Nonhlanhla P Khumalo, Gasnat Shaboodien, Sian M J Hemmings, Johanna C Moolman-Smook, Dan J Stein
No abstract text is available yet for this article.
January 2016: JAAD Case Reports
Jie Tang, Wei Yang, Niman Isse Ahmed, Ying Ma, Hui-Yan Liu, Jia-Ji Wang, Pei-Xi Wang, Yu-Kai Du, Yi-Zhen Yu
Stressful life events have been implicated in the etiology of kinds of psychopathology related to nonsuicidal self-injury (NSSI); however, few studies have examined the association between NSSI and stressful life events directly in Chinese school adolescents. In this study, we aim to estimate the prevalence rate of NSSI and examine its association with stressful life events in Southern Chinese adolescents. A total sample of 4405 students with age ranged from 10 to 22 years was randomly selected from 12 schools in 3 cities of Guangdong Province, China...
March 2016: Medicine (Baltimore)
Giovana Fernandes, Ana Lúcia Franco-Micheloni, José Tadeu Tesseroli Siqueira, Daniela Aparecida Godói Gonçalves, Cinara Maria Camparis
This cross-sectional study was designed to evaluate the effect of sleep bruxism, awake bruxism and parafunctional habits, both separately and cumulatively, on the likelihood of adolescents to present painful TMD. The study was conducted on a sample of 1,094 adolescents (aged 12-14). The presence of painful TMD was assessed using the Research Diagnostic Criteria for Temporomandibular Disorders, Axis I. Data on sleep bruxism, awake bruxism and parafunctional habits (nail/pen/pencil/lip/cheek biting, resting one's head on one's hand, and gum chewing) were researched by self-report...
2016: Brazilian Oral Research
Hyunju Jin, Jeong-Min Kim, Gun-Wook Kim, Margaret Song, Hoon-Soo Kim, Hyun-Chang Ko, Byung-Soo Kim, Moon-Bum Kim
BACKGROUND: Melanonychia may be the presenting sign of ungual melanoma. However, there are insufficient basic clinical data for melanonychia in Korean patients. OBJECTIVE: We sought to identify basic clinical data and devise a classification algorithm for melanonychia. METHODS: In all, 275 patients with melanonychia who visited our clinic from January 2002 to August 2014 were included in this study. We reviewed medical records, clinical and dermoscopic photographs, and histopathologic findings and we assessed demographics (eg, age); medical (eg, systemic diseases), family, and trauma (eg, nail biting) history; and physical findings (eg, affected number and site)...
June 2016: Journal of the American Academy of Dermatology
Lia Silva de Castilho, Mauro Henrique Nogueira Guimarães Abreu, Renata Batista de Oliveira, Maria Elisa Souza E Silva, Vera Lúcia Silva Resende
OBJECTIVE: To investigate the prevalence and factors associated with mouth breathing among patients with developmental disabilities of a dental service. METHODS: We analyzed 408 dental records. Mouth breathing was reported by the patients' parents and from direct observation. Other variables were as -follows: history of asthma, bronchitis, palate shape, pacifier use, thumb -sucking, nail biting, use of medications, gastroesophageal reflux, bruxism, gender, age, and diagnosis of the patient...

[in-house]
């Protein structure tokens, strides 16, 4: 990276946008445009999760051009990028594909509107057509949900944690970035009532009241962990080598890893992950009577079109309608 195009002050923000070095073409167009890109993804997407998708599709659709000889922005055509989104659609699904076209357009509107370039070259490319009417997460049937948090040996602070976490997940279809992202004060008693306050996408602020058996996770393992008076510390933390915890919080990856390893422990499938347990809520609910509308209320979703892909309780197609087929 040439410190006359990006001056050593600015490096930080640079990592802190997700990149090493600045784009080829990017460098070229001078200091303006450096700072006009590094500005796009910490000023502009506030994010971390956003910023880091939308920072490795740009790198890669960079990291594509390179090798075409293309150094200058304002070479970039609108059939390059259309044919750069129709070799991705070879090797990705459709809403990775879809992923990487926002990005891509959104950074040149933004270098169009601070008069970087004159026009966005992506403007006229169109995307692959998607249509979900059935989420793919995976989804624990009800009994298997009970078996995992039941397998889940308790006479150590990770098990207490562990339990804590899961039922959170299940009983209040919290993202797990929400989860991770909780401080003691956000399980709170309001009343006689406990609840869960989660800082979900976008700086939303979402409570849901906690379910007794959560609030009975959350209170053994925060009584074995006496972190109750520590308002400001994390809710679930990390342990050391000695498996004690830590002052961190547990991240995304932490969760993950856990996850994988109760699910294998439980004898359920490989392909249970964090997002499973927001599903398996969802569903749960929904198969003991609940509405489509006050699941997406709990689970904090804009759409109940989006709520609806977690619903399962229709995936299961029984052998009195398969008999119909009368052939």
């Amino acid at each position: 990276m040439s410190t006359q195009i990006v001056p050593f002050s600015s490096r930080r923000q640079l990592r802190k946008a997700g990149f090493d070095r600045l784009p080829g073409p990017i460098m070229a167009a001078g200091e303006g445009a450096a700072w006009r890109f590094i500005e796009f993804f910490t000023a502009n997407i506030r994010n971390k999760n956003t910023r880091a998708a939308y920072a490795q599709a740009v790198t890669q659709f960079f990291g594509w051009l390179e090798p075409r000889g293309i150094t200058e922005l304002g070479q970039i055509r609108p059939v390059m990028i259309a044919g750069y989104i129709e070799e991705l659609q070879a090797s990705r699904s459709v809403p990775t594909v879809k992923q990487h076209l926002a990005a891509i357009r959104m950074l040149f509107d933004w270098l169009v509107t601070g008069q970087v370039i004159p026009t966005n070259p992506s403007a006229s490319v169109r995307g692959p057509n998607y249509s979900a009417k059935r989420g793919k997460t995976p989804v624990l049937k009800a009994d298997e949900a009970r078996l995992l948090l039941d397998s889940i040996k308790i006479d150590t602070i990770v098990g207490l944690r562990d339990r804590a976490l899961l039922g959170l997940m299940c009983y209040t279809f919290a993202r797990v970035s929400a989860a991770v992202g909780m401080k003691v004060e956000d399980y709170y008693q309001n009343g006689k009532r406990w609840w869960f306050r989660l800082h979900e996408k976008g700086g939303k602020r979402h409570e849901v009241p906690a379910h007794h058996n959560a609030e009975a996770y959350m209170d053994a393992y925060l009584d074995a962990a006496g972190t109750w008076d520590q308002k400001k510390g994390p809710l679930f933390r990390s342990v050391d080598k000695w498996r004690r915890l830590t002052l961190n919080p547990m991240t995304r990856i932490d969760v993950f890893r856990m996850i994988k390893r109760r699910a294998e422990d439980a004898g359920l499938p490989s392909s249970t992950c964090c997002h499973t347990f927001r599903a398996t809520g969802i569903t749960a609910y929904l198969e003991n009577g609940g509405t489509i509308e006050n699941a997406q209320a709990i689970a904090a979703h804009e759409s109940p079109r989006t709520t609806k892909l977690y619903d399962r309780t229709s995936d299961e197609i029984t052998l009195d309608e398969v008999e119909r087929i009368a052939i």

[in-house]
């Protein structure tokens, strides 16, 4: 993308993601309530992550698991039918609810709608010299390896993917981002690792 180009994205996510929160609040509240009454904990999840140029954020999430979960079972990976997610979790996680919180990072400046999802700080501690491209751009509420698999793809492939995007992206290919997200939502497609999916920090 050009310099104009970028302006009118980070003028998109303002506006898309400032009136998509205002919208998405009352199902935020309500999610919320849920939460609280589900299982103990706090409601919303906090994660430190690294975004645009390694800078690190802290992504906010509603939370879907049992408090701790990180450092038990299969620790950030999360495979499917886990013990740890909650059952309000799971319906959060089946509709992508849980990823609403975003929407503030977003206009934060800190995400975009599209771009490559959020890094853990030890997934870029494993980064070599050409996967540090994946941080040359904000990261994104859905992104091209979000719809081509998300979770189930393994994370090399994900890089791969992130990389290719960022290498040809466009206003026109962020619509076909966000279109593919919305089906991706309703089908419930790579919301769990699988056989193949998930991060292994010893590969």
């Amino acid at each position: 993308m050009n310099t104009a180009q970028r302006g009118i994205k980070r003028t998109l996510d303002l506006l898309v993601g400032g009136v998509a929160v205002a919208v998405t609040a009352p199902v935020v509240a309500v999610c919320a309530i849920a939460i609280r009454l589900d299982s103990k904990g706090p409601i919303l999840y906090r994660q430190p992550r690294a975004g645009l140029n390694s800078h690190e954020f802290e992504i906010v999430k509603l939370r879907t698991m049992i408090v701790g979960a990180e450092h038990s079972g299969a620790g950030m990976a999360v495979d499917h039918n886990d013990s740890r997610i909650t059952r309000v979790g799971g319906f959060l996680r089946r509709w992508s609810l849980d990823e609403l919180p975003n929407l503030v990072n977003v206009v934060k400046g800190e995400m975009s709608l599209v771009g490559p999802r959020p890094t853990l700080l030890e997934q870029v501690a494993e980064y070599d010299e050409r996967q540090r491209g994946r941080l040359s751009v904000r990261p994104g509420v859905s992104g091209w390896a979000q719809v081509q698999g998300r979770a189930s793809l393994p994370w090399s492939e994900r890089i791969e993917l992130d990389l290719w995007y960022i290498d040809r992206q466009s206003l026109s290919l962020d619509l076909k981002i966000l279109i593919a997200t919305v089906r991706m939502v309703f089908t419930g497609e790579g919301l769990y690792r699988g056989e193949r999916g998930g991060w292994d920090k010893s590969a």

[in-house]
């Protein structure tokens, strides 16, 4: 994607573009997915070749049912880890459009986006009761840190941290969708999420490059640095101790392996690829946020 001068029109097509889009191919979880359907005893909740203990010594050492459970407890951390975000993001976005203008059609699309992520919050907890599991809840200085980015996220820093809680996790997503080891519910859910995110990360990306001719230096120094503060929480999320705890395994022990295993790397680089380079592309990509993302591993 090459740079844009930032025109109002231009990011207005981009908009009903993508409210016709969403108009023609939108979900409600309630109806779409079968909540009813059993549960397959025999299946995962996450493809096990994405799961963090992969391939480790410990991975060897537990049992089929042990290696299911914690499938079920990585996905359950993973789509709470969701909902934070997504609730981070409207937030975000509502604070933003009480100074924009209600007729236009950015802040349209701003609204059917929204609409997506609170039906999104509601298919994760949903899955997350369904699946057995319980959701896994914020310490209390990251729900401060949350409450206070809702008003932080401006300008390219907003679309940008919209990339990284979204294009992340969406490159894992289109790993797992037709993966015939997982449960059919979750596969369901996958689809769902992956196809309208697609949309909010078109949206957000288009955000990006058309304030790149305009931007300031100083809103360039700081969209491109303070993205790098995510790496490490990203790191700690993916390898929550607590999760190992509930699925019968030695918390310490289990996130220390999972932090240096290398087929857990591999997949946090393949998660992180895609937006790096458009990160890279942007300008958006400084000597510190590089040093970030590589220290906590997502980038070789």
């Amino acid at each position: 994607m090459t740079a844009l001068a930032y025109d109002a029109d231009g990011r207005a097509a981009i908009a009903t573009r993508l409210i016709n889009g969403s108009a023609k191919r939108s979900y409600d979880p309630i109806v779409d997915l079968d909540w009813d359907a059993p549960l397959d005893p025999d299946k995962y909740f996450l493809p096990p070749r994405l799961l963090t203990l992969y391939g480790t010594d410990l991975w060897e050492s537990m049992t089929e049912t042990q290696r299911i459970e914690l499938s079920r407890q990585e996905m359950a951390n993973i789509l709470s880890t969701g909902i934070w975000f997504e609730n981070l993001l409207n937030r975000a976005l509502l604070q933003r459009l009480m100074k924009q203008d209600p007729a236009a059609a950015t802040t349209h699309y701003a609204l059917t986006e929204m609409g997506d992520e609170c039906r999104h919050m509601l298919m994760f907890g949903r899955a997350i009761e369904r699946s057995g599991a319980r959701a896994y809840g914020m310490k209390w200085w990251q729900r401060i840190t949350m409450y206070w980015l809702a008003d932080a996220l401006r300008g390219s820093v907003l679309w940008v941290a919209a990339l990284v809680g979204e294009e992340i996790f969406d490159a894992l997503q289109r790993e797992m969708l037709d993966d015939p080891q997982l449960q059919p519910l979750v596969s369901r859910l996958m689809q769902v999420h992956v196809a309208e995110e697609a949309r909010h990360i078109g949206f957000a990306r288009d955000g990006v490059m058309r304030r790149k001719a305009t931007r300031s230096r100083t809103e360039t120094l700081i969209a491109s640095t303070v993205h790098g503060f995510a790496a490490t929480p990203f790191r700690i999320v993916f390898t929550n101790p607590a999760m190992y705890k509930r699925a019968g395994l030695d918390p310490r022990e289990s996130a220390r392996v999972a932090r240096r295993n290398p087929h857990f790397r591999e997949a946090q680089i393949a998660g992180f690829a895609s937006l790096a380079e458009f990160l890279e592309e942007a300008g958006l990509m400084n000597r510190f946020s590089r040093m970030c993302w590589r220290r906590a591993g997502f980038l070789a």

March 2016: Special Care in Dentistry
Christina Mejersjö, Daniel Ovesson, Birgitta Mossberg
OBJECTIVE: The use of chewing-gum and piercing has become common among adolescents and might result in increased oral muscle activity and overloading. Aim To investigate the frequency of oral piercing and parafunctions in relation to symptoms of temporomandibular disorders (TMD) among adolescents. MATERIALS AND METHODS: One hundred and twenty-four third level high school students, living either in a city or in a small town, enrolled in either science or media programmes, were included...
2016: Acta Odontologica Scandinavica
Shantanu Sharma, Ayushi Bansal, Kirti Asopa
AIM: Oral habits that are prevalent well beyond the normal age frequently result in facial deformity and malocclusions. The aim of the present study was to know the prevalence of oral habits in 11 to 13 years old children of Jaipur city. METHODOLOGY: The study included 1,000 children of age 11 to 13 years, belonging to different government and private schools of Jaipur city who were screened for any deleterious habits at their school site. The statistical analysis was done using Chi-square test...
September 2015: International Journal of Clinical Pediatric Dentistry
Vaibhav Motghare, Jayaprakash Kumar, Shivalingesh Kamate, Sumedha Kushwaha, Richa Anand, Neha Gupta, Bhuvandeep Gupta, Ishan Singh
CONTEXT: Temporomandibular disorder (TDM) is defined as a heterogenous group of psychophysiological disorders commonly characterised by orofacial pain, chewing dysfunction or both. Various Epidemiological studies had shown occurrence of TMD in all age groups including children. Also research had shown that non nutritional oral habits to be associated with TMD. AIM: Present study aimed to find whether harmful oral habits are associated with sign and symptoms of TMD among adolescents in Greater Noida...
August 2015: Journal of Clinical and Diagnostic Research: JCDR
Irina A Rubleva, Leonid S Persin, Anna B Slabkovskaya, Nikolay N Zavadenko, Andrea Deregibus, Cesare L Debernardi
Non-nutritive sucking behaviors such as finger- and tongue-sucking, tongue thrust, lips- or cheek-sucking, nail-, lip- or tongue-biting and other pressure habits represent risk factors for malocclusion. The association between psycho-neurological disorders and different types of malocclusion in children with sucking habits was long studied. During neurological examination, many children with sucking habits are diagnosed as Minimal Cerebral Dysfunction or Attention Deficit Hyperactivity Disorder (ADHD) bearers...
2015: International Journal of Orthodontics
Jon E Grant, Maria C Mancebo, Marc E Mooney, Jane L Eisen, Steven A Rasmussen
BACKGROUND: The course of body-focused repetitive behaviors (BFRBs) (eg, trichotillomania, skin picking, and nail biting) has received scant research attention. We sought to understand the longitudinal course of BFRBs over an 8-year period and whether the co-occurrence of a BFRB with obsessive-compulsive disorder (OCD) affects the course of OCD. METHODS: Three hundred ninety-five participants with OCD completed annual interviews using the Longitudinal Interval Follow-up Evaluation to estimate BFRB and OCD symptom severity during each week of follow-up...
August 2015: Annals of Clinical Psychiatry: Official Journal of the American Academy of Clinical Psychiatrists